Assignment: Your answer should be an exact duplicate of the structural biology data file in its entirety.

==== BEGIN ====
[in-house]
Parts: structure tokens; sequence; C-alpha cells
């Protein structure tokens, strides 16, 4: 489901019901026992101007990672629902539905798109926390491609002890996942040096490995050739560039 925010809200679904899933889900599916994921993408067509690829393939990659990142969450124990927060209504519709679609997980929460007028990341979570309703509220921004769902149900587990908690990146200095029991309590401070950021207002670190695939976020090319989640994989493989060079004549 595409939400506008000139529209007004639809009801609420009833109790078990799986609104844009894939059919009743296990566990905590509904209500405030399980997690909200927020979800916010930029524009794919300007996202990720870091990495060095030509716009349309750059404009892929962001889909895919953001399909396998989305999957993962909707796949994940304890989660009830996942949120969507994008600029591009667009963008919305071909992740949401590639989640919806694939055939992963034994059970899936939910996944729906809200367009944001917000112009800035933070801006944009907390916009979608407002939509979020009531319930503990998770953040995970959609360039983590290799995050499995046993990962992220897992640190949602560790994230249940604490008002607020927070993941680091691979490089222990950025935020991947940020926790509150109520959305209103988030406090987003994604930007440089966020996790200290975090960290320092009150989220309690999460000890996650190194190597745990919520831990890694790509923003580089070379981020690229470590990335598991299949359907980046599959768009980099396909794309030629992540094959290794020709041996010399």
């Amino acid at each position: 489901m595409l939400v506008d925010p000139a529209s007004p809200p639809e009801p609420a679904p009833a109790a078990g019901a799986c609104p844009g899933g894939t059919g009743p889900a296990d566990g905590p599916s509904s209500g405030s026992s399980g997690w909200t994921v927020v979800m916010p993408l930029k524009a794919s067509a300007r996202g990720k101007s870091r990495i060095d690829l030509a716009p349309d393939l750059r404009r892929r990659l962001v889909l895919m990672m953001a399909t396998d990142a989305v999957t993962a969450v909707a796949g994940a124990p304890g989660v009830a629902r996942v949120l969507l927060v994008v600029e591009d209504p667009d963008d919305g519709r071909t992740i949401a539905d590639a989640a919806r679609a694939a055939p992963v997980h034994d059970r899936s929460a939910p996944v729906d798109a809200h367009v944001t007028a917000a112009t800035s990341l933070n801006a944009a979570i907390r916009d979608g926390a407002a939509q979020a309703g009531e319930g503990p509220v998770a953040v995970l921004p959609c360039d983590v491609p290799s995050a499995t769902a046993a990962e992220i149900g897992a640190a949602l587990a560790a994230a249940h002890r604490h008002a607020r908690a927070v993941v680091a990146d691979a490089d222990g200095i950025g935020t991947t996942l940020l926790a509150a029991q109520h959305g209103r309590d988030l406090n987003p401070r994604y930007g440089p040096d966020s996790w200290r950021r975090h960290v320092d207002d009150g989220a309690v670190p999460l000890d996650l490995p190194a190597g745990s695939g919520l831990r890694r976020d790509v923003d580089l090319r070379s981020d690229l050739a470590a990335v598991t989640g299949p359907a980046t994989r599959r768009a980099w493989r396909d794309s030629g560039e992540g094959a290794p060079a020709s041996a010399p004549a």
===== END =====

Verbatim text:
[in-house]
Parts: structure tokens; sequence; C-alpha cells
């Protein structure tokens, strides 16, 4: 489901019901026992101007990672629902539905798109926390491609002890996942040096490995050739560039 925010809200679904899933889900599916994921993408067509690829393939990659990142969450124990927060209504519709679609997980929460007028990341979570309703509220921004769902149900587990908690990146200095029991309590401070950021207002670190695939976020090319989640994989493989060079004549 595409939400506008000139529209007004639809009801609420009833109790078990799986609104844009894939059919009743296990566990905590509904209500405030399980997690909200927020979800916010930029524009794919300007996202990720870091990495060095030509716009349309750059404009892929962001889909895919953001399909396998989305999957993962909707796949994940304890989660009830996942949120969507994008600029591009667009963008919305071909992740949401590639989640919806694939055939992963034994059970899936939910996944729906809200367009944001917000112009800035933070801006944009907390916009979608407002939509979020009531319930503990998770953040995970959609360039983590290799995050499995046993990962992220897992640190949602560790994230249940604490008002607020927070993941680091691979490089222990950025935020991947940020926790509150109520959305209103988030406090987003994604930007440089966020996790200290975090960290320092009150989220309690999460000890996650190194190597745990919520831990890694790509923003580089070379981020690229470590990335598991299949359907980046599959768009980099396909794309030629992540094959290794020709041996010399």
């Amino acid at each position: 489901m595409l939400v506008d925010p000139a529209s007004p809200p639809e009801p609420a679904p009833a109790a078990g019901a799986c609104p844009g899933g894939t059919g009743p889900a296990d566990g905590p599916s509904s209500g405030s026992s399980g997690w909200t994921v927020v979800m916010p993408l930029k524009a794919s067509a300007r996202g990720k101007s870091r990495i060095d690829l030509a716009p349309d393939l750059r404009r892929r990659l962001v889909l895919m990672m953001a399909t396998d990142a989305v999957t993962a969450v909707a796949g994940a124990p304890g989660v009830a629902r996942v949120l969507l927060v994008v600029e591009d209504p667009d963008d919305g519709r071909t992740i949401a539905d590639a989640a919806r679609a694939a055939p992963v997980h034994d059970r899936s929460a939910p996944v729906d798109a809200h367009v944001t007028a917000a112009t800035s990341l933070n801006a944009a979570i907390r916009d979608g926390a407002a939509q979020a309703g009531e319930g503990p509220v998770a953040v995970l921004p959609c360039d983590v491609p290799s995050a499995t769902a046993a990962e992220i149900g897992a640190a949602l587990a560790a994230a249940h002890r604490h008002a607020r908690a927070v993941v680091a990146d691979a490089d222990g200095i950025g935020t991947t996942l940020l926790a509150a029991q109520h959305g209103r309590d988030l406090n987003p401070r994604y930007g440089p040096d966020s996790w200290r950021r975090h960290v320092d207002d009150g989220a309690v670190p999460l000890d996650l490995p190194a190597g745990s695939g919520l831990r890694r976020d790509v923003d580089l090319r070379s981020d690229l050739a470590a990335v598991t989640g299949p359907a980046t994989r599959r768009a980099w493989r396909d794309s030629g560039e992540g094959a290794p060079a020709s041996a010399p004549a």